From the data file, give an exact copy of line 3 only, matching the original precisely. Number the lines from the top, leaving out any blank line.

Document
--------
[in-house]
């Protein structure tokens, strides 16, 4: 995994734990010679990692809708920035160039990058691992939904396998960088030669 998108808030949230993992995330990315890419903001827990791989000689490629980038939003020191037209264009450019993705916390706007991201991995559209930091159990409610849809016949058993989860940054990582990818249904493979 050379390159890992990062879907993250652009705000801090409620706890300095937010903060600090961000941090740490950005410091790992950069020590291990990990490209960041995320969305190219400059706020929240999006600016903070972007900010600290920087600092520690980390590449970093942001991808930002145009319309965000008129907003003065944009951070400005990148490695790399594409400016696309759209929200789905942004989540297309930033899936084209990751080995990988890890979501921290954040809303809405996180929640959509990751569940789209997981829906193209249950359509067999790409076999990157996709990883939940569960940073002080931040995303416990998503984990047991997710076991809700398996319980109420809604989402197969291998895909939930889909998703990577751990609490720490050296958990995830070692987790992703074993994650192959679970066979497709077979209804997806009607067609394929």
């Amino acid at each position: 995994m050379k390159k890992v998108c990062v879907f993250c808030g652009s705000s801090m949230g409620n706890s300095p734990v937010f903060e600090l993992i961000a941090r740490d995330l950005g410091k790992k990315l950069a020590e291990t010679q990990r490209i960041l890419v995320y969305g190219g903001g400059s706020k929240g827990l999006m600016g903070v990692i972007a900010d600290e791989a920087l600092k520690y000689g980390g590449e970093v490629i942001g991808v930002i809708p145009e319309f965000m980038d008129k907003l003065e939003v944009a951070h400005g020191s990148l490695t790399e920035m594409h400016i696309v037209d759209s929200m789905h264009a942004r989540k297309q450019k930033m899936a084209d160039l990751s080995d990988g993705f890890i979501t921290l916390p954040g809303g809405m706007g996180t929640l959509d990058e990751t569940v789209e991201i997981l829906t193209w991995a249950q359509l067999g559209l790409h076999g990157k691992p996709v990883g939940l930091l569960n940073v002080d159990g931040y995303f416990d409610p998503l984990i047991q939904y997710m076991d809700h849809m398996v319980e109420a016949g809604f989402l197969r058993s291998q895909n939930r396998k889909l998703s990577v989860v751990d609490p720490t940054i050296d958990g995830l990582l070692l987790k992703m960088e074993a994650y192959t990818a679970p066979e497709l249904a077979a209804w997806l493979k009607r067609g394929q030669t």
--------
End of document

């Amino acid at each position: 995994m050379k390159k890992v998108c990062v879907f993250c808030g652009s705000s801090m949230g409620n706890s300095p734990v937010f903060e600090l993992i961000a941090r740490d995330l950005g410091k790992k990315l950069a020590e291990t010679q990990r490209i960041l890419v995320y969305g190219g903001g400059s706020k929240g827990l999006m600016g903070v990692i972007a900010d600290e791989a920087l600092k520690y000689g980390g590449e970093v490629i942001g991808v930002i809708p145009e319309f965000m980038d008129k907003l003065e939003v944009a951070h400005g020191s990148l490695t790399e920035m594409h400016i696309v037209d759209s929200m789905h264009a942004r989540k297309q450019k930033m899936a084209d160039l990751s080995d990988g993705f890890i979501t921290l916390p954040g809303g809405m706007g996180t929640l959509d990058e990751t569940v789209e991201i997981l829906t193209w991995a249950q359509l067999g559209l790409h076999g990157k691992p996709v990883g939940l930091l569960n940073v002080d159990g931040y995303f416990d409610p998503l984990i047991q939904y997710m076991d809700h849809m398996v319980e109420a016949g809604f989402l197969r058993s291998q895909n939930r396998k889909l998703s990577v989860v751990d609490p720490t940054i050296d958990g995830l990582l070692l987790k992703m960088e074993a994650y192959t990818a679970p066979e497709l249904a077979a209804w997806l493979k009607r067609g394929q030669t």